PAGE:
Tuesday, May 29, 2007

More Non-knit

Rachel rang up yesterday towards the end of what sounded, from background noise, like a fairly hilarious family Whit-Monday lunch. They were all making lists of five books. Is it all right to include children’s books, she asked? What about non-fiction? the gents wanted to know. I don’t know, I said – ask Hellie, she started it (and was the one family member who wasn’t there, being still in Newcastle).

But I told her to make sure that everybody wrote their lists down. Rachel would include “The Little Princess” on hers. I don’t think I’ve ever read it. I have glowing memories of “The Secret Garden”, although I can’t have looked it for 60 years, but Rachel finds it dull.

Thank you for being so forgiving about my non-performance on the thinking-blogger front, Mar, and for your endorsement of Middlemarch. For me, though, the first three books I listed yesterday – Brideshead, Mansfield Park, and The Leopard – are the ones that burst on the scene like fireworks, each in a different decade of my life. Middlemarch and A Suitable Boy, although richly enjoyed, and re-read, are there to make up five. I almost replaced one of them with Allingham’s “Tiger in the Smoke”.

Back to business…

Here’s Sam, coming along nicely. (Sorry about the loose end of yarn around his neck.) He remains difficult – there are so many different Aran panels. The sequence is KLNMEFGHFGENLKM, referring to charts in the back of the book, and then there are J and I to be worked in the tail area. Much anxious flipping back and forth. And things will get worse soon, as the charts are not all the same length and some will start repeating while others are still working themselves out for the first time.

And I suspect, looking at that middle bobble, that I may have lost count and done two extra rows there, before I closed the circle around it. Maybe they won’t notice.

Liz, thank you for your new comment on Saturday’s post. It’s good to meet another Sam-knitter. I did all right with the neck instruction that threw you, but had trouble on my first two or three attempts at the neck with “P then K TBL of next stitch”. It means to work the P and the K TBL in the same stitch; I did them, at first, in successive stitches.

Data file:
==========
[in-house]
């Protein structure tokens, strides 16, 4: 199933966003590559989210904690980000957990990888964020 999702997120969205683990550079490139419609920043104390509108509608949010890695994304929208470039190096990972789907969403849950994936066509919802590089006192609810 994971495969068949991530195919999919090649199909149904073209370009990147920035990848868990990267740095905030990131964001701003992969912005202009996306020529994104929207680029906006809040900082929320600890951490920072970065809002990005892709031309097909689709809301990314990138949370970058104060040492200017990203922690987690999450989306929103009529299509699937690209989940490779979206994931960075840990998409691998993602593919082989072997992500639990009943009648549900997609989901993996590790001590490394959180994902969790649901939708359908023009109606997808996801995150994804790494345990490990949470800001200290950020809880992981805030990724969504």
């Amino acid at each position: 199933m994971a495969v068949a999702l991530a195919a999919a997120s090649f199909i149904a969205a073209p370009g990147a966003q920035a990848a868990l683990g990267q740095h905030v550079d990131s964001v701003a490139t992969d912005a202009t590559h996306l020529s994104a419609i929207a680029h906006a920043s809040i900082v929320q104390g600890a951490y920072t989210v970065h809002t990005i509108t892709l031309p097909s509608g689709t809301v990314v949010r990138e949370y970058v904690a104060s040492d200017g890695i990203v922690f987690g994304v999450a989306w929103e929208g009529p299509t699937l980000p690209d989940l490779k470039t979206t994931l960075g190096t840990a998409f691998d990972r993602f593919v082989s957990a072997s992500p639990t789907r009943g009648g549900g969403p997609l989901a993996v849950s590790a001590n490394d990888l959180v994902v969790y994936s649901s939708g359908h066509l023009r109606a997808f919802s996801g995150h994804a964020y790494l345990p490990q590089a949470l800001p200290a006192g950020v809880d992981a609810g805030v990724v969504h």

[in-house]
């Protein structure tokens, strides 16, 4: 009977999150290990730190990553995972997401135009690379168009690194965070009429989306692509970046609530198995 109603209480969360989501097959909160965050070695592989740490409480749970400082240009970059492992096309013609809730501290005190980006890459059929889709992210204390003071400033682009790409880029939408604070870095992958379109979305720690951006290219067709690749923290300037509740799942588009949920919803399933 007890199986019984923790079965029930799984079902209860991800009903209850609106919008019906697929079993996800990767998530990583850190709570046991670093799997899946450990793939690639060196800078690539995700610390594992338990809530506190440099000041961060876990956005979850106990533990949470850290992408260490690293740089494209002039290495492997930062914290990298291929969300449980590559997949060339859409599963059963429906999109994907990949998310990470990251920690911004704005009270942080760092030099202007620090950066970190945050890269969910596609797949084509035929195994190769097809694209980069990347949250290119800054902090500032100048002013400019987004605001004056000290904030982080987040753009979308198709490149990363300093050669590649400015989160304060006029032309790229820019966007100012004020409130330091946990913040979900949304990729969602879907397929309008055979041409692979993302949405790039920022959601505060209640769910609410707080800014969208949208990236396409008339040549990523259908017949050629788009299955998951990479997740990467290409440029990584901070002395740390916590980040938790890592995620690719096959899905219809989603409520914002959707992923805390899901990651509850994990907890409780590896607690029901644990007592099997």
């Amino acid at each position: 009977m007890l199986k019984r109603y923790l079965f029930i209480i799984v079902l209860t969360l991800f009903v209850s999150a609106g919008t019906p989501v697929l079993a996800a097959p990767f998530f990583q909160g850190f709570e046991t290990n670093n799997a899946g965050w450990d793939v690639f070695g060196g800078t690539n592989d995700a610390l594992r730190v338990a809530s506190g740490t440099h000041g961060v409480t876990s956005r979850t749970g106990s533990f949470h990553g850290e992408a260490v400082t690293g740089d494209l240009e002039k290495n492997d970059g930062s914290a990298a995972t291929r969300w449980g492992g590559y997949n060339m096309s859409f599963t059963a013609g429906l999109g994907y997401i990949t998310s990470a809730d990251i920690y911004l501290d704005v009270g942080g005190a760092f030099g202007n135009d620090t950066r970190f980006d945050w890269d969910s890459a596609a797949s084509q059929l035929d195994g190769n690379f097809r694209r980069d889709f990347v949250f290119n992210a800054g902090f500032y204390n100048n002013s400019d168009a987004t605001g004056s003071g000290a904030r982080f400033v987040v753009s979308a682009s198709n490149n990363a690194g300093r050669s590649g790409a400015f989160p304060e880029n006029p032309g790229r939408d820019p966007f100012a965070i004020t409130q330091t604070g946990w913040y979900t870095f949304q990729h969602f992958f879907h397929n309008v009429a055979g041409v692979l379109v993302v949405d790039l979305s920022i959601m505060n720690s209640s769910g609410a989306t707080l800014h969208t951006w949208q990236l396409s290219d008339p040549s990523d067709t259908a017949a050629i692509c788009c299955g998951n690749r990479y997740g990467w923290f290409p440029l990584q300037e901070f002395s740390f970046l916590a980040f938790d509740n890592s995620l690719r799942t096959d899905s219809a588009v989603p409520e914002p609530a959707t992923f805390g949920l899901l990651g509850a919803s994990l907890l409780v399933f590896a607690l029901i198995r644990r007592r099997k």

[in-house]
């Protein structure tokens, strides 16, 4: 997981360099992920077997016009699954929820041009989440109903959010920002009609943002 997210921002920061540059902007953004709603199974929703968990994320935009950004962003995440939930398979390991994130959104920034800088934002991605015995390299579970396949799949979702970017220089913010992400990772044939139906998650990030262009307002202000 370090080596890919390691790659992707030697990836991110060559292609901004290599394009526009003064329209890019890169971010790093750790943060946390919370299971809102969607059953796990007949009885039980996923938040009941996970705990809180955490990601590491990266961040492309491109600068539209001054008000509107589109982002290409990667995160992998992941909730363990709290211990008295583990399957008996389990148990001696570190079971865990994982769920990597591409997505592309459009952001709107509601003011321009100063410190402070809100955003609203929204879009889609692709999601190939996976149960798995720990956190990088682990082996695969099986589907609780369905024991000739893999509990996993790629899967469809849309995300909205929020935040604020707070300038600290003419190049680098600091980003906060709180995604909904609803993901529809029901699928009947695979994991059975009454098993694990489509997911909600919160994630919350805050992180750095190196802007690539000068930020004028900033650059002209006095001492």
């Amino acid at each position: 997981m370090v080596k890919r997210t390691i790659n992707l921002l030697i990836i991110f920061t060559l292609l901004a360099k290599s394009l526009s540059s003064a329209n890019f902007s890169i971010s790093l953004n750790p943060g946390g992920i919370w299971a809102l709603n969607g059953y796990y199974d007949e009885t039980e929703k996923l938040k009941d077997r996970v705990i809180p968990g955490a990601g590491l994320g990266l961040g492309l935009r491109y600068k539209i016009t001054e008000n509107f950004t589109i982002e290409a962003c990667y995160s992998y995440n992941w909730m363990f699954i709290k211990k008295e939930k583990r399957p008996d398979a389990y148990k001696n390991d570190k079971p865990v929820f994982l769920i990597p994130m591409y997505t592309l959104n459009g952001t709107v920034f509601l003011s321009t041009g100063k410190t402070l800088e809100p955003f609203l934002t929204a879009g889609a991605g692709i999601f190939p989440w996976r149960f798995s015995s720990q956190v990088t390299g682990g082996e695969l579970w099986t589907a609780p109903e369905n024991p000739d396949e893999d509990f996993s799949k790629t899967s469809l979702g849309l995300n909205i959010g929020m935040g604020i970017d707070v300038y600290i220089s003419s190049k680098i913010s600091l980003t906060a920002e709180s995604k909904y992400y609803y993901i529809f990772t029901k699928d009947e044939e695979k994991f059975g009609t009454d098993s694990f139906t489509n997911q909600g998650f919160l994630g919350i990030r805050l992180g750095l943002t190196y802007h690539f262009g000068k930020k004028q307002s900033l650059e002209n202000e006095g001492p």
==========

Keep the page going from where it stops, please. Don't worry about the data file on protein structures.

The genius of this pattern is that it avoids the horror of toy-knitting, namely the knitting of a lot of little tiny oddly-shaped pieces and then laboriously sewing them together. There will be a bit of that, I think, when I get to Sam’s feet, but so far it’s entirely organic.
Rabbits
Thank you again for the scientific comments. Sarah, my husband had observed the behaviour-change you mention. Our local rabbits no longer seem to live in big warrens, interconnected underground, as they did 40 years ago, but to dig shallow separate holes for themselves. An example of a Darwinian adaptation?

5 comments:

  1. What an interesting way to have a conversation!
    The change in rabbit behaviour may have been due to myxomatosis: animals inclined to live in close contact were more likely to catch and die of the disease. But other factors might influence it, including predation pressure. In some areas they're apparently as communal as ever. The Mammal Society is republishing the Handbook of British Mammals; I look forward to seeing what the rabbit expert has to say.

    Sam looks very... flat :-)
    I like the sound of the challenge, very demanding but not taking quite so long as lace. Did you buy the kit or just the pattern?

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  2. At the moment, I am re-reading the entire works of Angela Thirkell.
    I especially like the "war years" novels. It gives one an interesting perspective of civilian lives, during the war. Her opinions of the British Government immediately following the war (or, as she puts it - when peace broke out, with all its nastiness) is very funny.

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  3. I adored "The Secret Garden" as a child, but when I revisited it as an adult (in fact, as a librarian making recommendations to children) I found it deathly dull and wondered what I'd seen in it when I was young. Evidently something, as I had those fond memories...

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  4. Maureen in Fargo4:43 PM

    I'm enjoying watching and reading about your progress on Sam, maybe I will knit him one day...

    Your mention in Sunday's post of your beloved red squirrels, rarely sighted, finally explained those signs we saw, as we drove through Scotland, of the exclamation point and then Red Squirrels. We asked several people about their significance but no one really was able to explain them. The five of us had some good laughs in the car speculating on them,,,Caution, Killer Red Squirrels?...Giant Red Squirrels? They're plentiful here and terrorize the larger grey squirrels, so we had no clue that they were rare over there.

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  5. Hello, Jean -

    I'm in Maine, which is part way to Scotland, and after reading yesterday's entry have decided to come over so I can lie upon a soft green bank in Strathardie while you read the romantic bits of Middlemarch to me, especially when Dorothea and Ladislaw really start to heat up. I will make you daisy chains for your hair.

    See you soon.

    Love
    Franklin

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